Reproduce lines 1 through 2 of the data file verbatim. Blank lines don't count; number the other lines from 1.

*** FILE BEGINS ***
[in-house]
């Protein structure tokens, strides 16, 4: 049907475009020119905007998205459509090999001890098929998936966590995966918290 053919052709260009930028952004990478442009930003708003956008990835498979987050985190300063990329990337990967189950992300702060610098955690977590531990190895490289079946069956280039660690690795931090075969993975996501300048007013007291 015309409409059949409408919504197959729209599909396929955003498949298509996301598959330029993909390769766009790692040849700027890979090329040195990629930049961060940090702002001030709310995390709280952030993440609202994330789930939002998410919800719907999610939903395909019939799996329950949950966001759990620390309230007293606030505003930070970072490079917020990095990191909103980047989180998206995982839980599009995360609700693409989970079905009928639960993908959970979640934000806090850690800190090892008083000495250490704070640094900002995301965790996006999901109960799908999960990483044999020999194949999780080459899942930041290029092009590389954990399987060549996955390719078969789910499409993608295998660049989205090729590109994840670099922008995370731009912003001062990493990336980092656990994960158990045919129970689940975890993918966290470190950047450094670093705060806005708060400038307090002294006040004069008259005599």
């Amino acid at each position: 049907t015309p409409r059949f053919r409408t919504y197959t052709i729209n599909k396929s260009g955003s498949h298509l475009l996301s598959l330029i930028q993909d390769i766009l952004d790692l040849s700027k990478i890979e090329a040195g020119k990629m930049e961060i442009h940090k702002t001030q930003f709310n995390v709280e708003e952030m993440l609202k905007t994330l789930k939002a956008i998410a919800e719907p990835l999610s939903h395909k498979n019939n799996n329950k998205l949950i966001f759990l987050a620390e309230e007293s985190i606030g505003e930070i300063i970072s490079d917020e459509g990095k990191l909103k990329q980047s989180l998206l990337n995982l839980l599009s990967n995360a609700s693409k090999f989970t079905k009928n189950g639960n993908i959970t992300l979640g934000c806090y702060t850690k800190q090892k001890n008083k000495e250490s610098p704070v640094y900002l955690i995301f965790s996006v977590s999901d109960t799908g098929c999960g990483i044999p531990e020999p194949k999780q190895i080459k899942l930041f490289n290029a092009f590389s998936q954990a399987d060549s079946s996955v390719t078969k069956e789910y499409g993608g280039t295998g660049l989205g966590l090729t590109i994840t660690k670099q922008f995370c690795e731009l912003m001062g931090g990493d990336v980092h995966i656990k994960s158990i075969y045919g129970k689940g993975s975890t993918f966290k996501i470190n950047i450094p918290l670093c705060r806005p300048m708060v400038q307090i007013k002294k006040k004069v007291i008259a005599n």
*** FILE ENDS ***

[in-house]
């Protein structure tokens, strides 16, 4: 049907475009020119905007998205459509090999001890098929998936966590995966918290 053919052709260009930028952004990478442009930003708003956008990835498979987050985190300063990329990337990967189950992300702060610098955690977590531990190895490289079946069956280039660690690795931090075969993975996501300048007013007291 015309409409059949409408919504197959729209599909396929955003498949298509996301598959330029993909390769766009790692040849700027890979090329040195990629930049961060940090702002001030709310995390709280952030993440609202994330789930939002998410919800719907999610939903395909019939799996329950949950966001759990620390309230007293606030505003930070970072490079917020990095990191909103980047989180998206995982839980599009995360609700693409989970079905009928639960993908959970979640934000806090850690800190090892008083000495250490704070640094900002995301965790996006999901109960799908999960990483044999020999194949999780080459899942930041290029092009590389954990399987060549996955390719078969789910499409993608295998660049989205090729590109994840670099922008995370731009912003001062990493990336980092656990994960158990045919129970689940975890993918966290470190950047450094670093705060806005708060400038307090002294006040004069008259005599």